The big questions
The big questions that we must now consider and attempt to answer are:
What are the real prospects of IMs developing and the timing?
Will some aspect of complexity, unpredictable performance, malfunction, or poor reliability of first-generation AI and IMs eventually cause the downfall of the human branch of the tree of life?
If a new branch of evolution defined by IMs comes into existence, will we live with and alongside IMs, just as we do with other electronic devices, or will we enslave them and use them as animals, as we perhaps did at an earlier time as Neanderthals? Or more likely, will we use them as tools and even body parts to enhance our existence?
Will intelligent machines become the means of survival as we see mass changes to our universe, making the conditions on earth uninhabitable for a carbon-based organic based species?
If so, perhaps the highlighted AI and IMs regions in Figure 1 should be considered as extension of the human branch, as illustrated in Figure 2.
Perhaps our knowledgeable readers who are in the best position to separate fact from fantasy would like to join the debate below. What is your assessment of the possibility a new species might arrive on the scene, and when and in what form?
As a result of the AI article above author Larry Kilham was kind enough to provide me with an advance copy of his AI related book and as a summer project I have been working my way through it. In this, his latest very readable and entertaining book, Winter of the Genomes, author Larry Kilham explores and explains almost all aspects of the current state of development of robots and artificial intelligence (AI) and poses some very important questions: Where will humans fit in? Can the human relationship with robots and AI machines ever really proceed beyond one of master and slave or will AI inflict some very different kind of changes in society? An excellent contribution to our AI debate and a very worthwhile read. I understand it is due for publication sometime in October 2014.
For sure, the "mechanics" (what a loaded word) of genetic reproduction are not understood, hardly at all. Consider the remarkable complexity of the fruit fly transcriptome. People at UC Berkeley found about 100 genes that can encode hundreds or even thousands of different types of proteins, which they do selectively, in a completely unknown way, in response to environmental stress tests they performed on them. And that's only a fruit fly.
i now close my comments on this question. I hope they have opened some thoughts of those working on the problem of 'Machine intelligence". Truly, one of humanity's "hard" problems and I honor all of you working on it.
That is false. Everybody has the same undestanding of thinking. That is, I believe that there are other beings like me out there. This is the first principle of faith, that makes human communication posssibe. But if you don't understand the difference between "thinking" and "what thinking means"? Gosh, try to crawl out of the mud.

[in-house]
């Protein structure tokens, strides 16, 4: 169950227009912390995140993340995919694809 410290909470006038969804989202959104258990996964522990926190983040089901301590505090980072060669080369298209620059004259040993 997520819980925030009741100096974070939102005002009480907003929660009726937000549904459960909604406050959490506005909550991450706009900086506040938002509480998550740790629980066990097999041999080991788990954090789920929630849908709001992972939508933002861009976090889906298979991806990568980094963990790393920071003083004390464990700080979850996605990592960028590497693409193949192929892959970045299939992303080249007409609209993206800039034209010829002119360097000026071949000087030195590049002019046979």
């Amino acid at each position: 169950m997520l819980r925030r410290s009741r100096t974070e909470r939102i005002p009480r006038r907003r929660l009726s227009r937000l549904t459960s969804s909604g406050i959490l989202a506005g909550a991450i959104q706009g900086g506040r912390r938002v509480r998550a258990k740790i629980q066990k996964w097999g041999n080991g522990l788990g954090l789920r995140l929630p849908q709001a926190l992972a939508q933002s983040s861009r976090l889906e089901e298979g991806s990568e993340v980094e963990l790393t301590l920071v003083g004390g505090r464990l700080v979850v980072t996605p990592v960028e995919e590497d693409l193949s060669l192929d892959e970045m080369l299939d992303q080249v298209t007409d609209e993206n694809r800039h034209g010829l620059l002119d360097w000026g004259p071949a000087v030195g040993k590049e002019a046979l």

Oh God, that's rediculous. We communicate with programs written by humans (computers can't communicate, what an absurd idea). We communicate with algorithims that supply us with character strings that we can recognize, often provided reasonably directly to us by other humans, but ultimately always provided by humans, even if indirectly. Truly, who else can possily provide us with these symbols from which we generate meaning? And, if they were not intentional human communications, how would we possibly recognize them?
I understand Dijkstra's comment to mean that it's pointless to argue about whether computers can think because everybody has a different understanding of what thinking means. If one argues that a submarine cannot swim, then one would have to argue that an airplane cannot fly. Birds fly, and so do airplanes. Fish swim, but for some reason submarines don't? It's just a question of what semantics you want to assign to the words, and is about as useful as wondering why the plural of mouse is mice, yet the plural of house is houses.
Personally, I like the Turing test. Every day people communicate with other entities on the Internet, and have no way of knowing whether the entity on the other end is another human, an intelligent computer, someone from another planet, or a dog :-)
Update: Besides, one can speak of a vessel as swimming, as in my father's favorite line from Joseph Conrad's Narcissus, which refers to a disabled ship at sea: "As long as she swims I will cook!"
David Patterson, known for his pioneering research that led to RAID, clusters and more, is part of a team at UC Berkeley that recently made its RISC-V processor architecture an open source hardware offering. We talk with Patterson and one of his colleagues behind the effort about the opportunities they see, what new kinds of designs they hope to enable and what it means for today’s commercial processor giants such as Intel, ARM and Imagination Technologies.